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Tafamidis: A Review in Transthyretin Amyloid Cardiomyopathy

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posted on 2021-01-20, 20:02 authored by Yvette Lamb

Funding The preparation of this review was not supported by any external funding.

Authorship and Conflict of interest Yvette Lamb is a salaried employee of Adis International Ltd/Springer Nature, and declares no relevant conflicts of interest. All authors contributed to the review and are responsible for the article content.

Ethics approval, Consent to participate, Consent to publish, Availability of data and material, Code availability not applicable

Additional information about this Adis Drug Review can be found here


Transthyretin amyloid cardiomyopathy (ATTR-CM) is a progressive, life-threatening disease characterized by the aggregation and deposition of amyloidogenic misfolded transthyretin (TTR) in the myocardium. The gradual accumulation of insoluble TTR amyloid fibrils can result in restrictive cardiomyopathy and heart failure. Tafamidis (Vyndaqel®; Vyndamax®), a TTR stabilizer, has been approved for use in the treatment of adults with ATTR-CM in several countries. Tafamidis stabilizes both wild-type and mutant TTR, inhibiting the formation of TTR amyloid fibrils. In the pivotal phase III ATTR-ACT trial, tafamidis significantly reduced all-cause mortality and frequency of cardiovascular-related hospitalizations relative to placebo in patients with ATTR-CM. In addition, tafamidis recipients experienced significantly less deterioration in 6-minute walk test distance and quality of life than placebo recipients over the 30-month treatment period. Treatment benefits were largely consistent between patients with wild-type TTR and patients with a variant TTR genotype. Tafamidis was generally well tolerated in patients with ATTR-CM and, with a safety profile similar to that of placebo, tafamidis is suitable for long-term use. Given that treatment for this condition has in the past been largely limited to symptom management, tafamidis constitutes a valuable disease-modifying therapy for patients with ATTR-CM.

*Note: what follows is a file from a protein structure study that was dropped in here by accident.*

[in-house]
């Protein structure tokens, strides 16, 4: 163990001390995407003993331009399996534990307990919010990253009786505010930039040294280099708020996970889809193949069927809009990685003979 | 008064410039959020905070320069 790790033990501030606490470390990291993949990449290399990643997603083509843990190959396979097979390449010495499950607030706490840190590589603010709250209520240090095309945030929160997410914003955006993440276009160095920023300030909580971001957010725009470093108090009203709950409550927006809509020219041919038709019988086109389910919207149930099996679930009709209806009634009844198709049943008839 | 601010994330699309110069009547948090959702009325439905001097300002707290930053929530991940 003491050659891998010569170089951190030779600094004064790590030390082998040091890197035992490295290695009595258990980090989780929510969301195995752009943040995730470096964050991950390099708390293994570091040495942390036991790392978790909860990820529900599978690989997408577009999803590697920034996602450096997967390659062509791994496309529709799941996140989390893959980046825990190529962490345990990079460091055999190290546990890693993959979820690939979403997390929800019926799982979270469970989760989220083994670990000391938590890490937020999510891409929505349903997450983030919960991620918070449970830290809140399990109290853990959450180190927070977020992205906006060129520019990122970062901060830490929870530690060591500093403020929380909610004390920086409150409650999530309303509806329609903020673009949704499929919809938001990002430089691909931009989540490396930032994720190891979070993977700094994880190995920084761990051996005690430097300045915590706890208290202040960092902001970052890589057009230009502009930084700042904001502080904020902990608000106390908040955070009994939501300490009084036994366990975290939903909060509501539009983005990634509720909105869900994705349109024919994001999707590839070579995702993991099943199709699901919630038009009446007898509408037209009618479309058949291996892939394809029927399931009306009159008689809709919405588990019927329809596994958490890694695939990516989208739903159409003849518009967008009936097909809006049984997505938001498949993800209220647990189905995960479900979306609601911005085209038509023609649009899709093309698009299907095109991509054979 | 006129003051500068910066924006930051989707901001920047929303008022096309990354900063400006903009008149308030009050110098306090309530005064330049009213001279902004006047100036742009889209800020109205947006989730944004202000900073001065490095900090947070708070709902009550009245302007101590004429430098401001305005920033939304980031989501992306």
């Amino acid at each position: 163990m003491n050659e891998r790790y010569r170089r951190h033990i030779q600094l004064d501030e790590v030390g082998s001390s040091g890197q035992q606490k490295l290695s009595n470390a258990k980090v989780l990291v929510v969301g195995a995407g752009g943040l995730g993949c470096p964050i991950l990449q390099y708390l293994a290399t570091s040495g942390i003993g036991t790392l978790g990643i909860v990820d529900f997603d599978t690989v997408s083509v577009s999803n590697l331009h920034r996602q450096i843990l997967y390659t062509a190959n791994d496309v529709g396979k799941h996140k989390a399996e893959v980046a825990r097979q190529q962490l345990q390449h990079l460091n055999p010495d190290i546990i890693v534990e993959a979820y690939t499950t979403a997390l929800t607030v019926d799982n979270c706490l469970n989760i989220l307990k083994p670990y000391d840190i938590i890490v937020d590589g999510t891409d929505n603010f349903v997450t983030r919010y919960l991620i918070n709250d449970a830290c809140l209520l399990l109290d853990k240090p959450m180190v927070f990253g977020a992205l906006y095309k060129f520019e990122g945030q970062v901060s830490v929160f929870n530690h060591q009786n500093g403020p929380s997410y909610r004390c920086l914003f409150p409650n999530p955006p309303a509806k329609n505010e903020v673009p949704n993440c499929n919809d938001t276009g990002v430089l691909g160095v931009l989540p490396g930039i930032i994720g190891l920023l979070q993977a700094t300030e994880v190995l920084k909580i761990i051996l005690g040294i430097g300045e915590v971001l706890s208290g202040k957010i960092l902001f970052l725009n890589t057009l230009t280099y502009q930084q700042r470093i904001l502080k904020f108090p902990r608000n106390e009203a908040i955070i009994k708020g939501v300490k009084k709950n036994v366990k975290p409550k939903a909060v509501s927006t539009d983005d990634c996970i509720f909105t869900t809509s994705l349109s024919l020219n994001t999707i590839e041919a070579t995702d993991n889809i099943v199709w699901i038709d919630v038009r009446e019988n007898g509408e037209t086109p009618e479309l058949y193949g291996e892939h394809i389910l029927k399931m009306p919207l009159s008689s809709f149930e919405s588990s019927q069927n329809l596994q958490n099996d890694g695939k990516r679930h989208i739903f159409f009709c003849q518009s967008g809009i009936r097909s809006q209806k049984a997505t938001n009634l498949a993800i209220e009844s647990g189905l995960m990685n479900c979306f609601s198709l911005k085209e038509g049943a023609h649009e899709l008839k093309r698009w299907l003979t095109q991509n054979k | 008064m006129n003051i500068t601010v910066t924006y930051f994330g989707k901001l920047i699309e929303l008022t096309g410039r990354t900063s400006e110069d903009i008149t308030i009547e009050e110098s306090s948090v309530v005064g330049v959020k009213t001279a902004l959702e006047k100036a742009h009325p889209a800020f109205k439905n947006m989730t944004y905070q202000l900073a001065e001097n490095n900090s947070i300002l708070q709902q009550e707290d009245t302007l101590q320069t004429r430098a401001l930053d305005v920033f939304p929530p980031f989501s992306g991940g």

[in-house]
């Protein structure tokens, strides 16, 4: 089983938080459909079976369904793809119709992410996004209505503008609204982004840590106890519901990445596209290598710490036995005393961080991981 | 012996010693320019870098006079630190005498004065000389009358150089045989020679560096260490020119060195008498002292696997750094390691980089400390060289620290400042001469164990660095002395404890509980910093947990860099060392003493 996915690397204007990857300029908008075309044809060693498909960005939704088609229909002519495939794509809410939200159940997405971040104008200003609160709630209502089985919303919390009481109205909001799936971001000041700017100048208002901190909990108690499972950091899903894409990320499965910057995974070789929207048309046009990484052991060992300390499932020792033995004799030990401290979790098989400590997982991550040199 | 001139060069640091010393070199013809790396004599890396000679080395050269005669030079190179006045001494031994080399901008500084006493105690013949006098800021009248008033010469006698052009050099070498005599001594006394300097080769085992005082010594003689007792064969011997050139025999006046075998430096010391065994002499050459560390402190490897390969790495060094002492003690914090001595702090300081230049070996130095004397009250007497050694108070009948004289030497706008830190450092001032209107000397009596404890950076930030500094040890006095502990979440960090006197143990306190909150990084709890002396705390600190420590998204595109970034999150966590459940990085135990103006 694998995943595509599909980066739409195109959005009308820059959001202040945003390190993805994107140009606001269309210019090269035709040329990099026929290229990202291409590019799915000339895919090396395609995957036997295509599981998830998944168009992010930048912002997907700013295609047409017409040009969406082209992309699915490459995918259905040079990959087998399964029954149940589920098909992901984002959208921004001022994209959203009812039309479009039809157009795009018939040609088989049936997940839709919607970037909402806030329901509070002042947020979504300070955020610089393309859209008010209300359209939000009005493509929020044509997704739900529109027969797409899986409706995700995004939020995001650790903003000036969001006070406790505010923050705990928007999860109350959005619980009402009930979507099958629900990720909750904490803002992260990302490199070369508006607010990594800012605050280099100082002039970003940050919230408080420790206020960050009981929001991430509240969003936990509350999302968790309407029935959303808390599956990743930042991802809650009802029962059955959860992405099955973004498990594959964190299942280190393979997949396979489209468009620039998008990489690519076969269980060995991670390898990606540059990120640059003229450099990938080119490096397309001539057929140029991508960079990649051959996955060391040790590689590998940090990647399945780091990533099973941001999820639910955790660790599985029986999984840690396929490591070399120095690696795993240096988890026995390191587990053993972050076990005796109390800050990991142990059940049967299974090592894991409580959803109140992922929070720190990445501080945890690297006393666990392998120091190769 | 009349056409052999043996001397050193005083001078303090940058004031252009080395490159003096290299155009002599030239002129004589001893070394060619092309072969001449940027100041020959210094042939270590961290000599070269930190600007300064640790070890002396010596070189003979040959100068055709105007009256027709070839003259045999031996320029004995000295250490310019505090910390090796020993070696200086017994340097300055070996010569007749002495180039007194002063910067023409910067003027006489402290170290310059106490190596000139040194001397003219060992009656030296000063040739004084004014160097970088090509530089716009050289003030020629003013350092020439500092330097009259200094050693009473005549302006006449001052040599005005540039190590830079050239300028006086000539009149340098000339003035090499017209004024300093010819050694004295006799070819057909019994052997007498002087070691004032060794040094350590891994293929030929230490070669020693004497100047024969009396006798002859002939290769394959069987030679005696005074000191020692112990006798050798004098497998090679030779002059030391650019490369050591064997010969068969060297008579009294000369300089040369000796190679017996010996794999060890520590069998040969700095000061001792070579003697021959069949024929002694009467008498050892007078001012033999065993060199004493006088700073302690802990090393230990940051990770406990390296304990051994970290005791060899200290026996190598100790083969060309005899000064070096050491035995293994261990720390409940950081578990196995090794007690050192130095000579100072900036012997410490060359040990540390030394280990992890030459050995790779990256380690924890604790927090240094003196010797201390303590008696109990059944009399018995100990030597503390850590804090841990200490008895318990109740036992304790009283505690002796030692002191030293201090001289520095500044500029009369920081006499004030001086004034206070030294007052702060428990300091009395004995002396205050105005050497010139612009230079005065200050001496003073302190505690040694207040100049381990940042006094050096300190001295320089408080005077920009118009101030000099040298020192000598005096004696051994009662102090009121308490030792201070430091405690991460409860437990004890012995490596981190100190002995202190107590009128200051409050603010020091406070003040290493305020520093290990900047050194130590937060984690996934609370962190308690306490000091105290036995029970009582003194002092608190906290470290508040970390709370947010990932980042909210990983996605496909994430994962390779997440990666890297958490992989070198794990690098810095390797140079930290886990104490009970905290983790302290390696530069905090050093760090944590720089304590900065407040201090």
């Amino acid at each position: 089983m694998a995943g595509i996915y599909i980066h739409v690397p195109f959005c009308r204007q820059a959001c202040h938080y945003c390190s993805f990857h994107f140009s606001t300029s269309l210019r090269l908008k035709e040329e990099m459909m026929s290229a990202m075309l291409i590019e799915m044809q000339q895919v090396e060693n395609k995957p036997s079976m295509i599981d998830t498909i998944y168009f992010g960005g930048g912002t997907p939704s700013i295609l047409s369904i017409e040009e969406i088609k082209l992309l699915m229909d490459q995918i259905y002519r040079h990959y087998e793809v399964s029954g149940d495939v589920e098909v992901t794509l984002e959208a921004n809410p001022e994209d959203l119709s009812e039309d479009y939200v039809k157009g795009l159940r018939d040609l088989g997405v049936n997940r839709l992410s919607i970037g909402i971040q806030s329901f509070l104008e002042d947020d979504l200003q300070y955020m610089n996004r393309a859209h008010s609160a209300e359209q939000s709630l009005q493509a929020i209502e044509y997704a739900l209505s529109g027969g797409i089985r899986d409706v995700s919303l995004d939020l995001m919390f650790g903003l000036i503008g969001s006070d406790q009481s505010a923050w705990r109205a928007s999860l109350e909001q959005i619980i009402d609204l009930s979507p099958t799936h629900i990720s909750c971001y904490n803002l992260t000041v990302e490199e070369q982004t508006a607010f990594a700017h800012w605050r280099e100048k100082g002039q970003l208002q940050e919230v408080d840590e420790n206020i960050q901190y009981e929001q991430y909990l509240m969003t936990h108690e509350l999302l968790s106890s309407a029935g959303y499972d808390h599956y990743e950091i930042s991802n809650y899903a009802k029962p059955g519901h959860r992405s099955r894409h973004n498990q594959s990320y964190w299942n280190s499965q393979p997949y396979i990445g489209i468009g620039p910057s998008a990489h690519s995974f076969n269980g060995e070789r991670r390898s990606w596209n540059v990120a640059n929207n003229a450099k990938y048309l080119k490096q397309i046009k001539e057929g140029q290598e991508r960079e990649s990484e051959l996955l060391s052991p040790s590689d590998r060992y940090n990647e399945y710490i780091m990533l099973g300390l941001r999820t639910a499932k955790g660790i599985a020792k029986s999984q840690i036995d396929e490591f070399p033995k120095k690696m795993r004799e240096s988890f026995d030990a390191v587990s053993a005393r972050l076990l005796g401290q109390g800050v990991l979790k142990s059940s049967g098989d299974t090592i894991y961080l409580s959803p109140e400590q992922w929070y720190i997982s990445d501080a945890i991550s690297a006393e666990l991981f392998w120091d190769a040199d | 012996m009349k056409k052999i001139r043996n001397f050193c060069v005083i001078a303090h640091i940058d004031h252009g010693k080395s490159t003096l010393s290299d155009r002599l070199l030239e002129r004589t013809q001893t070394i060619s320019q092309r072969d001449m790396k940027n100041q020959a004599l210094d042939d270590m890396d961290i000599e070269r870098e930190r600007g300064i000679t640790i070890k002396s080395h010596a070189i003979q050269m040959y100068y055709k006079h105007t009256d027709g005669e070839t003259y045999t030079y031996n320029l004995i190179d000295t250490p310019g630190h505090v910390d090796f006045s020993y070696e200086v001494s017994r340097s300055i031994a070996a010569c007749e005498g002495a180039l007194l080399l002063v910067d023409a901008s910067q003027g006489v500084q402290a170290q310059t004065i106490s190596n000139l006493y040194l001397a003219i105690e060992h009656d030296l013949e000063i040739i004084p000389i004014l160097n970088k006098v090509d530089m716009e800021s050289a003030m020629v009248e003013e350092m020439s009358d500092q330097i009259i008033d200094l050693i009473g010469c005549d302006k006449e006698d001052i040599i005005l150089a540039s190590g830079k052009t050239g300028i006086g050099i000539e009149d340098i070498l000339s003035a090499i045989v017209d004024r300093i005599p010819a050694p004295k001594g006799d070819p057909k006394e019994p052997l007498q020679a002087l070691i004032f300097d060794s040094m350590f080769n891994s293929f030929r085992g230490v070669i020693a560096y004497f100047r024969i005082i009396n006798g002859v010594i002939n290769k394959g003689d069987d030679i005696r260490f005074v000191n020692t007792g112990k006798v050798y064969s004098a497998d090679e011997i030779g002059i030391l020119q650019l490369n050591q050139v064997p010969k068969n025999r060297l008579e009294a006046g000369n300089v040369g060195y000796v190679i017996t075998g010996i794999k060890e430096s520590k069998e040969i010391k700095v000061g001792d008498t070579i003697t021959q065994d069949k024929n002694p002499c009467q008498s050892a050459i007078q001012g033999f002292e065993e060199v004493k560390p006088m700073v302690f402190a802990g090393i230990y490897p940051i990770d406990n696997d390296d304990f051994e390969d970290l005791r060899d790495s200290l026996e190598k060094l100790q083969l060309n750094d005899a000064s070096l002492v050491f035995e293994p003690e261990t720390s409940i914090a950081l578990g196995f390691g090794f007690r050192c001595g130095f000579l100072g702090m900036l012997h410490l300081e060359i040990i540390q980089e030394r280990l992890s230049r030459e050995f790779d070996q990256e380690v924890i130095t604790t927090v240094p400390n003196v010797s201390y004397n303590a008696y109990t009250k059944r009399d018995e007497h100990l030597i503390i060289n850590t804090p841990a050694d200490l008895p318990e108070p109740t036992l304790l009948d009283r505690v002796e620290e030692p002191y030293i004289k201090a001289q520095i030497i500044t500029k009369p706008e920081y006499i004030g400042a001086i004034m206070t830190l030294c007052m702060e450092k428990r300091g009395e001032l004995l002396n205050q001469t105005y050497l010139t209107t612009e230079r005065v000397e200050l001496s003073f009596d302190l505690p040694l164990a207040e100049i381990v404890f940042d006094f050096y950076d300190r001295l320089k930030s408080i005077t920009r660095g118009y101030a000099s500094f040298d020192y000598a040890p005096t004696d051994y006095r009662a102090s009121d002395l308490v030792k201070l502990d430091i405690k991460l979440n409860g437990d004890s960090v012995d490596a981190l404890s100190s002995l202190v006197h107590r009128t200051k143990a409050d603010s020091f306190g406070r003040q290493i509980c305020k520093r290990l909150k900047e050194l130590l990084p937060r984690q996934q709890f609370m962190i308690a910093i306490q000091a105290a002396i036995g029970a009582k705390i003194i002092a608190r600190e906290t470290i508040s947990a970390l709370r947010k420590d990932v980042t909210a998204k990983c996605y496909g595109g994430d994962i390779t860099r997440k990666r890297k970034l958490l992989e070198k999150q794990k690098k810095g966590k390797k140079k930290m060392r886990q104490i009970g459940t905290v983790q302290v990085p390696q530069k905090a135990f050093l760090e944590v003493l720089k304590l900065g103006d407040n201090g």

© Springer Nature Switzerland AG 2021


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